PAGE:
Abstract

http://ssrn.com/abstract=2407096
 


 



Killing Conscience: The Unintended Behavioral Consequences of 'Pay For Performance'


Lynn A. Stout


Cornell Law School - Jack G. Clarke Business Law Institute

March 10, 2014

(Forthcoming) Journal of Corporation Law, Vol. 39, Issue 1
Cornell Legal Studies Research Paper No. 14-06

Abstract:     
Contemporary lawmakers and reformers often argue that ex ante incentive contracts providing for large material rewards are the best and possibly only way to motivate corporate executives and other employees to serve their firms’ interests. This Article offers a specific critique of the “pay for performance” approach. In particular, it explores why, for a variety of mutually-reinforcing reasons, workplaces that rely on ex ante incentive contracts suppress unselfish prosocial behavior (conscience) and promote selfishness and opportunism. The end result may be not more efficient employee behavior, but more uncooperative, unethical, and illegal employee behavior.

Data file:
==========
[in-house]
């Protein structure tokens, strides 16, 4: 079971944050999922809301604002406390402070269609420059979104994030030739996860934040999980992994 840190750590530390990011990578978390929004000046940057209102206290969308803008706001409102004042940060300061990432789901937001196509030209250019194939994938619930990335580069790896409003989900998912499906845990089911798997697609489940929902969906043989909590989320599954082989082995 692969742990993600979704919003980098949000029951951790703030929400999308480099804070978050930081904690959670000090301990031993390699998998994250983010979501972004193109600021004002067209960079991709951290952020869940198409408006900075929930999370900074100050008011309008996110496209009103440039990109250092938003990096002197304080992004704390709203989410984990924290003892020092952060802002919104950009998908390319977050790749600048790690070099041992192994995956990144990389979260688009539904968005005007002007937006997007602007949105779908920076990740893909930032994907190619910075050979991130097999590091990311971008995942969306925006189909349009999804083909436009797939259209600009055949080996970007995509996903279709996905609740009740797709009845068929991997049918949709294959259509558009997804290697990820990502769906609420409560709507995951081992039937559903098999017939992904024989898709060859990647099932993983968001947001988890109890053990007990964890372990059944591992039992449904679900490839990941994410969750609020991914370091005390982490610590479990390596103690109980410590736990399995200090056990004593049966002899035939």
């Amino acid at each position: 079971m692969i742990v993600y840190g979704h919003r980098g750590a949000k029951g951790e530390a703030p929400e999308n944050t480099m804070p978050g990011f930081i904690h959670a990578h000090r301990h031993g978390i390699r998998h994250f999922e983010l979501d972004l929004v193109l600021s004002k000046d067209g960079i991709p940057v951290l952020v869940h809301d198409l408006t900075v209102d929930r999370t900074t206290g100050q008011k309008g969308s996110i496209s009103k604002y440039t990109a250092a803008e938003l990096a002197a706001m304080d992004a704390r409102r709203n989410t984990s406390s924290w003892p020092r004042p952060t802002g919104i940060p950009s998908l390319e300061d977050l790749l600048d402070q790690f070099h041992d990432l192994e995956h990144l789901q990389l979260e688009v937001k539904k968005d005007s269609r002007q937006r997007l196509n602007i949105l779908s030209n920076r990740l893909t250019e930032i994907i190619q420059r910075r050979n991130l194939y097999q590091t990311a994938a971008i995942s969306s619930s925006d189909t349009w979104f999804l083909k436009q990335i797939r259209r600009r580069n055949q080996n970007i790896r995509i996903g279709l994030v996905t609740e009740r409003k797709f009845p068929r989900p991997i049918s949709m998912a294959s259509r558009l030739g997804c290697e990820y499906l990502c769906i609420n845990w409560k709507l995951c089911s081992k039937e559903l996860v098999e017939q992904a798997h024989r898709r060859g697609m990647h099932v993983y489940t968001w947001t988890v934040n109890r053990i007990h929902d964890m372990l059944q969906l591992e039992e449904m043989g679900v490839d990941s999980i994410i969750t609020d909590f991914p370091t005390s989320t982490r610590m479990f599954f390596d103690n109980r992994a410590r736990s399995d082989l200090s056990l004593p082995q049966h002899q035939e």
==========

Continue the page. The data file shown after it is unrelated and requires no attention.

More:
Number of Pages in PDF File: 42

Keywords: incentive contracts, compensation, performance, ethics, prosocial behavior, corporate executives

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Date posted: March 12, 2014  

Suggested Citation

Stout, Lynn A., Killing Conscience: The Unintended Behavioral Consequences of 'Pay For Performance' (March 10, 2014). (Forthcoming) Journal of Corporation Law, Vol. 39, Issue 1; Cornell Legal Studies Research Paper No. 14-06. Available at SSRN: http://ssrn.com/abstract=2407096

Contact Information

Lynn A. Stout (Contact Author)
Cornell Law School - Jack G. Clarke Business Law Institute ( email )
524 College Ave
Myron Taylor Hall
Ithaca, NY 14853
United States
607-255-8431 (Phone)
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